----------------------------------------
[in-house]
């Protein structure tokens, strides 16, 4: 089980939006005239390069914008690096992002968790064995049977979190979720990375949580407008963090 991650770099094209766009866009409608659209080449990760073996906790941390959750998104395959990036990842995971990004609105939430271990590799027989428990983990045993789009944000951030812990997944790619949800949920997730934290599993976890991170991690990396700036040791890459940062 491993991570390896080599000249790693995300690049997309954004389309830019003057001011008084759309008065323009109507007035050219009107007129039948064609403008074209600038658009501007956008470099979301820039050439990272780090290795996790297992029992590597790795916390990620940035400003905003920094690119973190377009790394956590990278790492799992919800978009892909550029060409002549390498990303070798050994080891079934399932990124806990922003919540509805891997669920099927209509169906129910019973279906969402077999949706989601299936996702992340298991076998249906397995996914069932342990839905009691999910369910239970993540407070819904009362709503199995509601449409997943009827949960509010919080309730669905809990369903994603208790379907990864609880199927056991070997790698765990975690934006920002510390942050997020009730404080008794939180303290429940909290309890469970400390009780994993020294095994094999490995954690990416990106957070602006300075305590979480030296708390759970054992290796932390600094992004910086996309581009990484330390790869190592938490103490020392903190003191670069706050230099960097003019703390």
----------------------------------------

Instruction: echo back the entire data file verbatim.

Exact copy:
[in-house]
């Protein structure tokens, strides 16, 4: 089980939006005239390069914008690096992002968790064995049977979190979720990375949580407008963090 991650770099094209766009866009409608659209080449990760073996906790941390959750998104395959990036990842995971990004609105939430271990590799027989428990983990045993789009944000951030812990997944790619949800949920997730934290599993976890991170991690990396700036040791890459940062 491993991570390896080599000249790693995300690049997309954004389309830019003057001011008084759309008065323009109507007035050219009107007129039948064609403008074209600038658009501007956008470099979301820039050439990272780090290795996790297992029992590597790795916390990620940035400003905003920094690119973190377009790394956590990278790492799992919800978009892909550029060409002549390498990303070798050994080891079934399932990124806990922003919540509805891997669920099927209509169906129910019973279906969402077999949706989601299936996702992340298991076998249906397995996914069932342990839905009691999910369910239970993540407070819904009362709503199995509601449409997943009827949960509010919080309730669905809990369903994603208790379907990864609880199927056991070997790698765990975690934006920002510390942050997020009730404080008794939180303290429940909290309890469970400390009780994993020294095994094999490995954690990416990106957070602006300075305590979480030296708390759970054992290796932390600094992004910086996309581009990484330390790869190592938490103490020392903190003191670069706050230099960097003019703390």